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Posts by MonarchMom

I use hand cream AND gloves! Otherwise the dirt dries out my skin and nails. I like to rub a thick cream into my finger tips and nails and then put on the nitril gloves. I work in an office and can't be showing up with dirt under my nails. Planting tiny seeds, or transplanting might be an exception... But 90% of gardening is in the soil with gloves.
Also a big fan.  Yes, some plot lines are far-fetched.... but they make up for it with the interesting characters and great writing.  I find the "downstairs" stories a bit more interesting the the "upstairs" stories.     But why did Lady Mary become so boring the minute she got married????   She was such a spit-fire when single - never doing what was expected and holding out for true love.  Now she just seems all about the estate.
Hi, I've painted my whole life and did so while a young Mom with a day job. For me it worked best during that time to have a drafting table and bookcase in the corner of our family room/ dining room. My kids could be at the table doing homework or a puzzle, etc. while I worked away in my corner. I kept most of my supplies on the bookcase. I did a lot of drawing and watercolor since it would not generate fumes, and you could start and stop without a lot of clean up. ...
Anyone else gardening along the shore? I have mostly sand here at the Jersey Shore, augmented with compost and mulch. Growing anything beside tomatoes is a challenge. I've tried growing in pots, with some success with tender herbs and peppers. Anyone else with these conditions?
We take our compost seriously around here too.  I've been known to take a "to go" bag home from friends and family to add to our compost.  And I've been saving a separate stash of egg shells for a few months now, I crush them and add to the soil when I plant my tomatoes for extra calcium.  Crushed shells used as a mulch will also deter slugs.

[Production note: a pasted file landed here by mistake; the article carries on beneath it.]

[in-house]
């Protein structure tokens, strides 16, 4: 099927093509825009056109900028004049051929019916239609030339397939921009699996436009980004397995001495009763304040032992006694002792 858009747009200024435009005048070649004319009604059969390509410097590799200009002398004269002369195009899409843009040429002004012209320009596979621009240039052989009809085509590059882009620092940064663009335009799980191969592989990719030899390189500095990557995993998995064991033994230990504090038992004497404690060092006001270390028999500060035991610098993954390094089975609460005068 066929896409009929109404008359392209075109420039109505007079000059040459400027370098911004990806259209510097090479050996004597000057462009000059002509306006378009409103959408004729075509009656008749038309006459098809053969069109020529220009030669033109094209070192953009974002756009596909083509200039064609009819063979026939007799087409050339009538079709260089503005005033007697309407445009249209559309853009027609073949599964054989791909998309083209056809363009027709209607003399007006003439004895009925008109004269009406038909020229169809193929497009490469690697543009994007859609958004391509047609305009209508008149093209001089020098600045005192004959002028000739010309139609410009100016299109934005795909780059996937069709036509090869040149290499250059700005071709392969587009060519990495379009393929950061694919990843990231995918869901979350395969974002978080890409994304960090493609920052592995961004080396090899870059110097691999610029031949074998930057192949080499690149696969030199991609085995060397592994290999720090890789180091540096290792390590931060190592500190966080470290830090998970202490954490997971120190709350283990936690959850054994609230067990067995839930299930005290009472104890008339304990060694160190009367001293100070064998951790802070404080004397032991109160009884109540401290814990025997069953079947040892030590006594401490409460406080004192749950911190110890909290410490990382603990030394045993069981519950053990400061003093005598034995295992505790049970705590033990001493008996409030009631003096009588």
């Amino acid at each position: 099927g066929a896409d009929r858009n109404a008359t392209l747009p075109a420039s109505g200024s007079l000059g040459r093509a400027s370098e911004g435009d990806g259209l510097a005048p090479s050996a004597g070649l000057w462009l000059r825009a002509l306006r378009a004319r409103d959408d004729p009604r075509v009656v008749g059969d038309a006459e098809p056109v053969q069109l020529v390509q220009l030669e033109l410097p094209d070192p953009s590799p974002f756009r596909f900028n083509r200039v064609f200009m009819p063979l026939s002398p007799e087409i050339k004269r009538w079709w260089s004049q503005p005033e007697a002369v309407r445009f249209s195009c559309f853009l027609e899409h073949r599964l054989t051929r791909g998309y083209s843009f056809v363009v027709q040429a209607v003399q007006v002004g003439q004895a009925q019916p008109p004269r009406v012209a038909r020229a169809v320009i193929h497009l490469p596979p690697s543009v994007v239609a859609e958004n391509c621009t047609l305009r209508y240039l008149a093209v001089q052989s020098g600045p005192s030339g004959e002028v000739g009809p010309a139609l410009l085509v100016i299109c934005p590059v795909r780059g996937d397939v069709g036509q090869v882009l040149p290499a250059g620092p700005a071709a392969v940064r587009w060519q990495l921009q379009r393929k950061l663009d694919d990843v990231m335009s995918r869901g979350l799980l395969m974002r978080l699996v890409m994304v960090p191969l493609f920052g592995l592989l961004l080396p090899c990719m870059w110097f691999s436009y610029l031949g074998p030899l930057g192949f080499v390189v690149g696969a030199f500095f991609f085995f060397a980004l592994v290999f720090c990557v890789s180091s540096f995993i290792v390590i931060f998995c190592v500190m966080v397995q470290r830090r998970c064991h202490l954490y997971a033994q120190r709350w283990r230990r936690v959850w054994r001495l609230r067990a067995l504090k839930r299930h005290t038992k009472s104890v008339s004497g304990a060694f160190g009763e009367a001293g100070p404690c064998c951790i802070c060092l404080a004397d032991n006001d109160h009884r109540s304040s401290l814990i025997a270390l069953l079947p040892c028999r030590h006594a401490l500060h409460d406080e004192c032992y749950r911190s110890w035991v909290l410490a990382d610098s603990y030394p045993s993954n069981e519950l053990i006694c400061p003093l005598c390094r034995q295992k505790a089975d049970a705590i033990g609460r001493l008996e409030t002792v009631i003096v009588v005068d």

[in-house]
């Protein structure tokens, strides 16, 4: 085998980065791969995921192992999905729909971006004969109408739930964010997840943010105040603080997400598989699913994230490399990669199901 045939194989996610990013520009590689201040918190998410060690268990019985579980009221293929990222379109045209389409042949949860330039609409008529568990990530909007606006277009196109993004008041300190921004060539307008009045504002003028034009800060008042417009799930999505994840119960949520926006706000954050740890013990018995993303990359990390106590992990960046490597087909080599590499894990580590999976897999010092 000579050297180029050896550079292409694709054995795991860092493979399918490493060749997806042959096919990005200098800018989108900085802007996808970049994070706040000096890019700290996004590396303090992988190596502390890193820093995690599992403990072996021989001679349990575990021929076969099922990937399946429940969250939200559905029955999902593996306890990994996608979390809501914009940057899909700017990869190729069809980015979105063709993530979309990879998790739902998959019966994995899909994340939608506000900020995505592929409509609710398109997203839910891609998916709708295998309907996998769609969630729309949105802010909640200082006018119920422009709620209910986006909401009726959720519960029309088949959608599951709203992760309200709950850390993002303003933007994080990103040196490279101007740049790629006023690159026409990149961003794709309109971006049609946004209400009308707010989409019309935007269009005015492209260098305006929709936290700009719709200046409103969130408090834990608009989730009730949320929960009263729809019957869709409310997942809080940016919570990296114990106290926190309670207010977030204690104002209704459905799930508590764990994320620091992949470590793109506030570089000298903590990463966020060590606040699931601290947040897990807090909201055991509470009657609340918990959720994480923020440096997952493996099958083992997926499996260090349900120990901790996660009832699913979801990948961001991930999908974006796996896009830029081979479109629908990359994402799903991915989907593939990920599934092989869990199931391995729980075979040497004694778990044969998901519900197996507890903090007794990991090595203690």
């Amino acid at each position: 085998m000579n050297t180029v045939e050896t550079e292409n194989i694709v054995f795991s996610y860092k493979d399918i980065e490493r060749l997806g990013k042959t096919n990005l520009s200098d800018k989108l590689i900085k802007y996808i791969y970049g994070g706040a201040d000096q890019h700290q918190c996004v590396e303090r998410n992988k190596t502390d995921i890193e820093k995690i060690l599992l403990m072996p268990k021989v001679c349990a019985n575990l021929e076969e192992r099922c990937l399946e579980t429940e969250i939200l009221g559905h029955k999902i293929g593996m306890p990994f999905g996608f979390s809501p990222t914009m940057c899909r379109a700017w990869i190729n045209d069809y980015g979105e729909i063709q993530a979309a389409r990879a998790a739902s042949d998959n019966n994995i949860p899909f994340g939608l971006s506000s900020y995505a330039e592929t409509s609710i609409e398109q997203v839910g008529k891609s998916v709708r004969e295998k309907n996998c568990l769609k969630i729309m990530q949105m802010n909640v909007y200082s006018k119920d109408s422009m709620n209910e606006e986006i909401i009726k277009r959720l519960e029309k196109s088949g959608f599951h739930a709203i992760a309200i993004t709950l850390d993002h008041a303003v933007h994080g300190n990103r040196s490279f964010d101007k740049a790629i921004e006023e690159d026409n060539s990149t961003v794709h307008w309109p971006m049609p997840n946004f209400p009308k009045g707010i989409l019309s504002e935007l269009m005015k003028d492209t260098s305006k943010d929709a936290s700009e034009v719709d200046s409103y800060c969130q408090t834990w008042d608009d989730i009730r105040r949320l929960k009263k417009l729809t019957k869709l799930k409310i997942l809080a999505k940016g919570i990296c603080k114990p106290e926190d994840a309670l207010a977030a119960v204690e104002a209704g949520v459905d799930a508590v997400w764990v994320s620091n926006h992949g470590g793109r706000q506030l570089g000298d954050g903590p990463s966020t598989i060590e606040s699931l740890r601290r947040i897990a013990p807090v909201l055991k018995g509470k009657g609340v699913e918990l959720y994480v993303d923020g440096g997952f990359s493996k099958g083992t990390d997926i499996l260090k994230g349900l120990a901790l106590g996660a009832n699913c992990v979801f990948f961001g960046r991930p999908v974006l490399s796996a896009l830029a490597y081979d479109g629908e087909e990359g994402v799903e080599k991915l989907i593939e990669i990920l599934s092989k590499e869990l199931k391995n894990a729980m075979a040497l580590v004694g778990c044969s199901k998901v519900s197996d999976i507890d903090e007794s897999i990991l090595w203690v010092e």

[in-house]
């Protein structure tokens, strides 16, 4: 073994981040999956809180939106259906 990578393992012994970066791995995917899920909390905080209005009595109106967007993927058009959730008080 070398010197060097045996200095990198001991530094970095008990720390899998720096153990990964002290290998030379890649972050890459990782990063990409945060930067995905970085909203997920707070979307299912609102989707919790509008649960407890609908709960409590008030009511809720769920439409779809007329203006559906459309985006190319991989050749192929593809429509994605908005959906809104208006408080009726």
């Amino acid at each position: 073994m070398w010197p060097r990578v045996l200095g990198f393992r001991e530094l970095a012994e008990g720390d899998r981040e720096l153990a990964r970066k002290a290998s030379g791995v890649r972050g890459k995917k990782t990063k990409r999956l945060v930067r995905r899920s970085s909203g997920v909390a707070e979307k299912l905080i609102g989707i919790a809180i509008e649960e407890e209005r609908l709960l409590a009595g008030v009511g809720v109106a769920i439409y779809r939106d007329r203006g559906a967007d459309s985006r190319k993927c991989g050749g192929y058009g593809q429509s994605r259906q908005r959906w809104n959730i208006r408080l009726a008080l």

Have you read "Never Let Me Go" by Ishiguro?  Really enjoyed that book.  It has also been made into a movie, but I don't think it held a candle to the novel.  I won't go into the story line, since the way it unfolds with the narrator and the reader both making discoveries at the same time is one of its charms.   
Snow peas are easy for kids to do since the seeds are large (they are dried peas) so planting goes quickly.  And they are pretty vines and flowers, and can be eaten right in the garden!    
OrangeMoon - that may not be roots on the strawberries.  They also put our "runners" which are long stems coming from the center of the "mother" plant, which is called the crown.  They grow 6-12" out, then where they touch the dirt they form new roots and leaves to become a "daughter" plant, or offset.   You should only plant them at the same depth they were when purchased.  The crown where all the leaves come from should sit on the soil and not be covered...
I do the sunken-pot trick with any creeping herb or grass.    I have some gorgeous lyme-grass clumps sunk into 5 gallon containers I picked up at the recycle center.  Left on it's own it spreads though underground runners and takes over the yard - especially in sandy soil like I have here at the beach.  But sunk into pots it formed a beautiful round clump for an accent planting.  You can just see the rim of the pot in the photo.     I also use this technique...
RE: beans vs peas - I've always planted snow peas (edible pod type) as early as the ground thawed.  They can take cold weather, and they stop producing as soon as the heat arrives.       Beans  - runner or pole - need the soil to be at least 60° to germinate, from what I have read.  So I usually wait till late April/May to plant those.   My radishes are up with 2 sets of leaves!  Now I plant the more rows every few weeks so I can harvest over...
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